This first part of project 10 was about reviewing all my work so far. I sorted through the development work and earlier course projects that I thought were successful and / or where I had enjoyed the techniques or materials. And of course, I reviewed my theme book. I had collected my theme materials together and put them in my theme book leaving space between each section for further development work. I realised that I might need more space for developing some of the ideas and less for others but since I could always add and subtract pages this was not a major problem.
Looking back over my work to date it was hard to decide what I wanted to rule out. I had really enjoyed the stitch, had been very engaged with print making and, surprisingly for me, I had really enjoyed the weaving section. I took the opportunity to go back though my theme book and began to think about how each of the images and sketches I had in the book could be translated or further developed in stitch, or textiles, and how texture and pattern could be developed. I was, above all, interested in the concept that was now forming in my mind of taking something that was seemingly spent and re-imagining it or renewing it in to something new. The dead seed head, the miracle of the seed and the subsequent renewal and flourishing of the new plant began to form ideas for me. Linked to the metaphor and concept I had read in quotes and poetry I was increasingly thinking I wanted to recover or renew an object rather than create a wall hanging. I had liberated an old Ikea chair when my son was moving out of his flat last year when he graduated. He in turn had rescued it previously from a skip at the art college he was studying at. It had seen its fair share of studio life. It was grimy, covered in paint and was tatty. I began to think that this too could be given new life and that it could be regenerated through seeds. I’ve never upholstered anything but it looked like quite a simple shape. I thought it might be worth considering.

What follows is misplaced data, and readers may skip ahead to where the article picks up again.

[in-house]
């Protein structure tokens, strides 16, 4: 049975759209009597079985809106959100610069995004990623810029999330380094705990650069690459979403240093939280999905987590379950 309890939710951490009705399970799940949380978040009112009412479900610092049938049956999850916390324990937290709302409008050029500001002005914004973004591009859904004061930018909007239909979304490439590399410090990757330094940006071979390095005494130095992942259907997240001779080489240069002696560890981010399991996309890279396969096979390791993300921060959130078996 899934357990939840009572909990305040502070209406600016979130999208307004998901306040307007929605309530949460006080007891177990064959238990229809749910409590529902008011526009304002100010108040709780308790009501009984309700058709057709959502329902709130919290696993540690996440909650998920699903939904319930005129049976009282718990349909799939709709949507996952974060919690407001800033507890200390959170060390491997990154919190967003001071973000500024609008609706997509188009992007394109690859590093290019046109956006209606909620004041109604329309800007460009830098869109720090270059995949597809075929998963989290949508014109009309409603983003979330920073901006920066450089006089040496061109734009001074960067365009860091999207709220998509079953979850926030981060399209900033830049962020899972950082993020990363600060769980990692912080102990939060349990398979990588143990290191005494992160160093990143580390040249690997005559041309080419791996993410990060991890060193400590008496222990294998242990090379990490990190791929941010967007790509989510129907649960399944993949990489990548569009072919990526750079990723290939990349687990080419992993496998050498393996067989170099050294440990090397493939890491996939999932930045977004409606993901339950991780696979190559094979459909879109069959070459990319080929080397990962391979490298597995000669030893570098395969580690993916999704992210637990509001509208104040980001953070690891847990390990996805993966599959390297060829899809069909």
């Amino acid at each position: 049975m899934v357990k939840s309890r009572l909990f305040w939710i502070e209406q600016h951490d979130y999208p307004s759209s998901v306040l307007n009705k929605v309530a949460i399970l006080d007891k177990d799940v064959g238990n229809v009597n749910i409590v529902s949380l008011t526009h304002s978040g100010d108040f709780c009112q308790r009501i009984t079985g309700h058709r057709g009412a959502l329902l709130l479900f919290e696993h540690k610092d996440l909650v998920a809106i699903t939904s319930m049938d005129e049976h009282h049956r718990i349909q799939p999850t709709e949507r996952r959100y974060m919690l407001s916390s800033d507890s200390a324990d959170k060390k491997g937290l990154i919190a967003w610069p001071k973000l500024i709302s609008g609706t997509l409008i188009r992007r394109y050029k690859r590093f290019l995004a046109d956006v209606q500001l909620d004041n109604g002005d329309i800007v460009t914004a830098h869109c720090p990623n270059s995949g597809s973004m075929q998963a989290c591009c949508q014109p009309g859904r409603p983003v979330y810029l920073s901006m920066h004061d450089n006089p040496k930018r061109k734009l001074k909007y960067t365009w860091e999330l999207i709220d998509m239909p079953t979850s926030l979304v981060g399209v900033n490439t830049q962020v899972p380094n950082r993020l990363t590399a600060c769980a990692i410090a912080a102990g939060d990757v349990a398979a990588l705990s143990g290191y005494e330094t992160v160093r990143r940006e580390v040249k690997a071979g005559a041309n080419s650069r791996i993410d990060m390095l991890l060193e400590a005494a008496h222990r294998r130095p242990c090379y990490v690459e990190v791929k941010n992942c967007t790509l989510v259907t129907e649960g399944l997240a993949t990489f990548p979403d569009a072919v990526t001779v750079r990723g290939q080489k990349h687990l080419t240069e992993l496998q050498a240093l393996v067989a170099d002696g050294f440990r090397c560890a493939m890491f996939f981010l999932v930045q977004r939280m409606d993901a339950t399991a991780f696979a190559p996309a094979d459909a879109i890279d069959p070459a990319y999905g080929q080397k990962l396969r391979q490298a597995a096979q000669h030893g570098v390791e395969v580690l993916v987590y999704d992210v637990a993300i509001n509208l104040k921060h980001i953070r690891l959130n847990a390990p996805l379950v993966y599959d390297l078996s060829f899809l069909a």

Posted on 09/03/2014, in Assignments, Part 5. Bookmark the permalink. Leave a comment.

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